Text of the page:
Ghosts of Abu Ghraib
Franz Patrick - wrote on 12/25/07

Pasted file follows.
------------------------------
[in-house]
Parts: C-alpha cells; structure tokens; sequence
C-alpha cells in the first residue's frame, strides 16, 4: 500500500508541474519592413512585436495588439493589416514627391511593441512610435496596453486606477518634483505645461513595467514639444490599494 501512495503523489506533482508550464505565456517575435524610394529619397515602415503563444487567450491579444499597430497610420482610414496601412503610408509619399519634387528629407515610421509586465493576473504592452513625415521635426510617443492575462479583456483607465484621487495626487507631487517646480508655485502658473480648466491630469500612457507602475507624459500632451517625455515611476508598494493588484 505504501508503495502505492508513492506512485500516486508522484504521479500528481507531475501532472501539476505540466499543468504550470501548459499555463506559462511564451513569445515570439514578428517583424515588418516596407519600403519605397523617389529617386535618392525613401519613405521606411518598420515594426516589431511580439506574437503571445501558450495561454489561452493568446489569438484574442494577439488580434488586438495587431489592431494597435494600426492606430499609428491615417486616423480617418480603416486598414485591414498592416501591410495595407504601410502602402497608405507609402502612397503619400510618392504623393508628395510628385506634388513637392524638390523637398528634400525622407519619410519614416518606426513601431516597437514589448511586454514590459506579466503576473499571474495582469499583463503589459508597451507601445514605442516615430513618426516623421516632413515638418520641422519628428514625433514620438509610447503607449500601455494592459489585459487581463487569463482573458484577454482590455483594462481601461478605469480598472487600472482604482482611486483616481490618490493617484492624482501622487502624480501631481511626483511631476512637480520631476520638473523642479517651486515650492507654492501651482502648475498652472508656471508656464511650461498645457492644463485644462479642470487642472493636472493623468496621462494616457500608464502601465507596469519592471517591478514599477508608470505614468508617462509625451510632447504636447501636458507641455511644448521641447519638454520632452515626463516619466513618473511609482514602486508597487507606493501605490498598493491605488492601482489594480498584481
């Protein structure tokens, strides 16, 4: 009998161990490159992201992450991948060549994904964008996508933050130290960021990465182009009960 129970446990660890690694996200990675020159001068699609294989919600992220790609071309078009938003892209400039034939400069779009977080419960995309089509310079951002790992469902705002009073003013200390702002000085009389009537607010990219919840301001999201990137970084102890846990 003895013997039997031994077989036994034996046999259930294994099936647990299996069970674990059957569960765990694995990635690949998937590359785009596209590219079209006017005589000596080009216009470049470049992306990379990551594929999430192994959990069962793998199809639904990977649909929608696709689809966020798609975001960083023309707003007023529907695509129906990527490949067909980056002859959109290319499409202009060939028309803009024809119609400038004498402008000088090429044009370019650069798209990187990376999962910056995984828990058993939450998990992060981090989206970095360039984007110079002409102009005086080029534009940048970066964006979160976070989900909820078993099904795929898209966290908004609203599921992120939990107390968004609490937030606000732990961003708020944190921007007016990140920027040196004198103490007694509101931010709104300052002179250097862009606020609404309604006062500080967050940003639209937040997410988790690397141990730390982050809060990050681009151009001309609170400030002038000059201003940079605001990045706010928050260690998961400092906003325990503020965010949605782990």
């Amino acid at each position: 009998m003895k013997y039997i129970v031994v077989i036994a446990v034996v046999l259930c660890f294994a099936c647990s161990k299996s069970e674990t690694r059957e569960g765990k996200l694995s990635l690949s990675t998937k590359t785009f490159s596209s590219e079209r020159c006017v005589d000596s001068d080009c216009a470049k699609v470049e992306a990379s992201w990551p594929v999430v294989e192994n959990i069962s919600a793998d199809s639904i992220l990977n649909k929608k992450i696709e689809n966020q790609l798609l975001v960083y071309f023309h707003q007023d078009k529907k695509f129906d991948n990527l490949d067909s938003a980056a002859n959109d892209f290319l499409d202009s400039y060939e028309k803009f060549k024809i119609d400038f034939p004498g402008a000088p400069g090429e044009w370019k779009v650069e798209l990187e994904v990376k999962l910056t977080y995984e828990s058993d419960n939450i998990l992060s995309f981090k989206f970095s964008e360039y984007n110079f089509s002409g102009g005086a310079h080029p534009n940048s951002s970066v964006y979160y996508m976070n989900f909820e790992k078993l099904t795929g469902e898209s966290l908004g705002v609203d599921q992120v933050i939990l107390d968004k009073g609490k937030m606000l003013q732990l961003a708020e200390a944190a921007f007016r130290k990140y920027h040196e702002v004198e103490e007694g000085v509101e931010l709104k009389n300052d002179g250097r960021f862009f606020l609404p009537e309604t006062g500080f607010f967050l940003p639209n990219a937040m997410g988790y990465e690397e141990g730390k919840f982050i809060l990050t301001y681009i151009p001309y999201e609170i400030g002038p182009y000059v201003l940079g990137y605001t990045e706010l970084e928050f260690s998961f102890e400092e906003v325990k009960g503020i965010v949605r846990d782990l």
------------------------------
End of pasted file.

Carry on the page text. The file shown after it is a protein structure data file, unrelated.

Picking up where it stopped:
This film redefined my meaning of "torture." Upon watching shows like "Alias" and films like the "Mission: Impossible" franchise, somehow I've become accustomed to the fact that torture is okay as long as you get the information you need. I've underestimated the role of the media when it comes to my definition of what is okay and what it is not. I think one of the main reasons is that torture is now pervasive and "cool," especially in thriller or action films and television shows. Watching this film helped me reorganize my priorities. This film is about the evil of human beings, specifically those already in power (that need more power or those who want to maintain the power that they already have)--even more specifically, the United States' role and justification of torture as long as we get the information we need "to protect our interests." When I saw clips of Iraqis burning the American flag, even though I'm not part of the goverment that gave clearance to the tortures, I felt the hatred that they have against the United States. What's worse is that I feel like their hatred is justified. I mean, Americans did ravage their land. Americans did kill their loved ones... and continually killing more. Another thing that haunted me is when the film talked about the United States being once the "model of morality." Now, it obviously isn't. We desperately need a change of government. Our government is making us seem like savages to other nations. This documentary is necessary even if you're not up-to-date with the news. You don't need to be up-to-date to evaluate inhumanity.